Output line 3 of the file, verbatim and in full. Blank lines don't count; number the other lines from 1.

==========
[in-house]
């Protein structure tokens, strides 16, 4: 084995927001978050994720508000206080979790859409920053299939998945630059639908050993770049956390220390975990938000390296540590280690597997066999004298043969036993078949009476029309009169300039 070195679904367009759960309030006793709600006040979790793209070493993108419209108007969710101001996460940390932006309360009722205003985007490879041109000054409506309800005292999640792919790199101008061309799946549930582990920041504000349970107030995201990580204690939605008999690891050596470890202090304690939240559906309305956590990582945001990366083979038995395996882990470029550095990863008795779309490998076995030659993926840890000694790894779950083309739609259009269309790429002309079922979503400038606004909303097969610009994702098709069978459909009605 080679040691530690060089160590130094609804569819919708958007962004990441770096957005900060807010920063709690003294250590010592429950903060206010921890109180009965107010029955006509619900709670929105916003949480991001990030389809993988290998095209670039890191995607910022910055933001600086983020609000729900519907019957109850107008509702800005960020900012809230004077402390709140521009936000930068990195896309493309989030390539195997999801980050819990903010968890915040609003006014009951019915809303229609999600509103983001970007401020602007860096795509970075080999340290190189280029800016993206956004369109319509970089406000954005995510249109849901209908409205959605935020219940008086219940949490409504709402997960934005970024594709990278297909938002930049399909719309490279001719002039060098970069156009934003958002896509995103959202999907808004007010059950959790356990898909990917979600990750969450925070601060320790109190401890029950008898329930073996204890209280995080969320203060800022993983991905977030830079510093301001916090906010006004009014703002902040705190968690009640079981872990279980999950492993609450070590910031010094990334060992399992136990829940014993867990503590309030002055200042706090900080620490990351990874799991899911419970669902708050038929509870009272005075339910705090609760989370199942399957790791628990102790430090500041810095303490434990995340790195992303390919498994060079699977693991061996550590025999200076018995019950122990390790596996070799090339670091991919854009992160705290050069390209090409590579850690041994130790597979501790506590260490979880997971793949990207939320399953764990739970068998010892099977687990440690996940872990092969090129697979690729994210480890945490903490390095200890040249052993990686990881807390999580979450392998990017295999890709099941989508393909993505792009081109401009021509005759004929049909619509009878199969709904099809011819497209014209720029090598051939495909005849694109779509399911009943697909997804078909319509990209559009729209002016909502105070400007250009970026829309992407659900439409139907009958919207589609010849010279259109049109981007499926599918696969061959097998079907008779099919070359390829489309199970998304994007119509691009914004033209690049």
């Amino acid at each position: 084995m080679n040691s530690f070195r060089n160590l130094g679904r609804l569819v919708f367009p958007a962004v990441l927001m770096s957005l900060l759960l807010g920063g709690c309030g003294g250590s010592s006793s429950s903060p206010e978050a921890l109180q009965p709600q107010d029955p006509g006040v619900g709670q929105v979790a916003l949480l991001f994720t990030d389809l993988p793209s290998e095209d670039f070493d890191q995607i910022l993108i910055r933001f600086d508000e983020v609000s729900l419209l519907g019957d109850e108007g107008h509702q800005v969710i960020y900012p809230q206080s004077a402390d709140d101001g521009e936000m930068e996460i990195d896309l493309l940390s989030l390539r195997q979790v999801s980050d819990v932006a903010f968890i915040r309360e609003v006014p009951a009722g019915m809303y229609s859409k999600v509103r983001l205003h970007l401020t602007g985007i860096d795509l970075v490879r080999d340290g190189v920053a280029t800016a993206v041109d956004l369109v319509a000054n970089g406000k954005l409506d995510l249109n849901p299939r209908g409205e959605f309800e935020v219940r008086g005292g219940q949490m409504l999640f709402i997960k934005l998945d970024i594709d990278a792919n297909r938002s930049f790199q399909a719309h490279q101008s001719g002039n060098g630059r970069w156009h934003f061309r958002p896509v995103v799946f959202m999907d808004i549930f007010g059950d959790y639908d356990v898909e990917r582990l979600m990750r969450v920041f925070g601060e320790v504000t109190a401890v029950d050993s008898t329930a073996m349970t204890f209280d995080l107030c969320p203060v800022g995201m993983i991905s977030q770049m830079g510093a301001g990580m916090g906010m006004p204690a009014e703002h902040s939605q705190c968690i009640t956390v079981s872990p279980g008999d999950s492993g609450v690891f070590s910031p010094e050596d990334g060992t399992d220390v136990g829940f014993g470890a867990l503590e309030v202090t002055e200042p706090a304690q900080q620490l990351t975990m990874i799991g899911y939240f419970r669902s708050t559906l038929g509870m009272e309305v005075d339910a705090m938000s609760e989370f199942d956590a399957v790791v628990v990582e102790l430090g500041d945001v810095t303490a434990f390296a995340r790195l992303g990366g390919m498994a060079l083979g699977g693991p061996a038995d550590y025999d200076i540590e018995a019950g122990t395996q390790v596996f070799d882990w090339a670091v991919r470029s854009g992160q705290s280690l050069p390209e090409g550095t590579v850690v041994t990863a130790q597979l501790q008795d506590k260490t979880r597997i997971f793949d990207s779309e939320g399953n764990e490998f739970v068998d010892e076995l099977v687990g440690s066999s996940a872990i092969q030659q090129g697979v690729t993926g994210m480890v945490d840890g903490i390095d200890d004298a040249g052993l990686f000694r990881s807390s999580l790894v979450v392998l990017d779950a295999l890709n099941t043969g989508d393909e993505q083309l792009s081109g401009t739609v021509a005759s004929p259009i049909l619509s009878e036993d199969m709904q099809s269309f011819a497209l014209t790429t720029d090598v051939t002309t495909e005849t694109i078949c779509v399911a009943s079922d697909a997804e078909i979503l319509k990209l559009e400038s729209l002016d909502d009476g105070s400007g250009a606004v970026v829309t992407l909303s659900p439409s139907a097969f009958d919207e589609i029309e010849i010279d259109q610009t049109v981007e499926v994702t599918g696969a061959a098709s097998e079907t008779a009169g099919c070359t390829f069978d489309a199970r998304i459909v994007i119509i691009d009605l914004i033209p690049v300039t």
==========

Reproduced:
């Amino acid at each position: 084995m080679n040691s530690f070195r060089n160590l130094g679904r609804l569819v919708f367009p958007a962004v990441l927001m770096s957005l900060l759960l807010g920063g709690c309030g003294g250590s010592s006793s429950s903060p206010e978050a921890l109180q009965p709600q107010d029955p006509g006040v619900g709670q929105v979790a916003l949480l991001f994720t990030d389809l993988p793209s290998e095209d670039f070493d890191q995607i910022l993108i910055r933001f600086d508000e983020v609000s729900l419209l519907g019957d109850e108007g107008h509702q800005v969710i960020y900012p809230q206080s004077a402390d709140d101001g521009e936000m930068e996460i990195d896309l493309l940390s989030l390539r195997q979790v999801s980050d819990v932006a903010f968890i915040r309360e609003v006014p009951a009722g019915m809303y229609s859409k999600v509103r983001l205003h970007l401020t602007g985007i860096d795509l970075v490879r080999d340290g190189v920053a280029t800016a993206v041109d956004l369109v319509a000054n970089g406000k954005l409506d995510l249109n849901p299939r209908g409205e959605f309800e935020v219940r008086g005292g219940q949490m409504l999640f709402i997960k934005l998945d970024i594709d990278a792919n297909r938002s930049f790199q399909a719309h490279q101008s001719g002039n060098g630059r970069w156009h934003f061309r958002p896509v995103v799946f959202m999907d808004i549930f007010g059950d959790y639908d356990v898909e990917r582990l979600m990750r969450v920041f925070g601060e320790v504000t109190a401890v029950d050993s008898t329930a073996m349970t204890f209280d995080l107030c969320p203060v800022g995201m993983i991905s977030q770049m830079g510093a301001g990580m916090g906010m006004p204690a009014e703002h902040s939605q705190c968690i009640t956390v079981s872990p279980g008999d999950s492993g609450v690891f070590s910031p010094e050596d990334g060992t399992d220390v136990g829940f014993g470890a867990l503590e309030v202090t002055e200042p706090a304690q900080q620490l990351t975990m990874i799991g899911y939240f419970r669902s708050t559906l038929g509870m009272e309305v005075d339910a705090m938000s609760e989370f199942d956590a399957v790791v628990v990582e102790l430090g500041d945001v810095t303490a434990f390296a995340r790195l992303g990366g390919m498994a060079l083979g699977g693991p061996a038995d550590y025999d200076i540590e018995a019950g122990t395996q390790v596996f070799d882990w090339a670091v991919r470029s854009g992160q705290s280690l050069p390209e090409g550095t590579v850690v041994t990863a130790q597979l501790q008795d506590k260490t979880r597997i997971f793949d990207s779309e939320g399953n764990e490998f739970v068998d010892e076995l099977v687990g440690s066999s996940a872990i092969q030659q090129g697979v690729t993926g994210m480890v945490d840890g903490i390095d200890d004298a040249g052993l990686f000694r990881s807390s999580l790894v979450v392998l990017d779950a295999l890709n099941t043969g989508d393909e993505q083309l792009s081109g401009t739609v021509a005759s004929p259009i049909l619509s009878e036993d199969m709904q099809s269309f011819a497209l014209t790429t720029d090598v051939t002309t495909e005849t694109i078949c779509v399911a009943s079922d697909a997804e078909i979503l319509k990209l559009e400038s729209l002016d909502d009476g105070s400007g250009a606004v970026v829309t992407l909303s659900p439409s139907a097969f009958d919207e589609i029309e010849i010279d259109q610009t049109v981007e499926v994702t599918g696969a061959a098709s097998e079907t008779a009169g099919c070359t390829f069978d489309a199970r998304i459909v994007i119509i691009d009605l914004i033209p690049v300039t």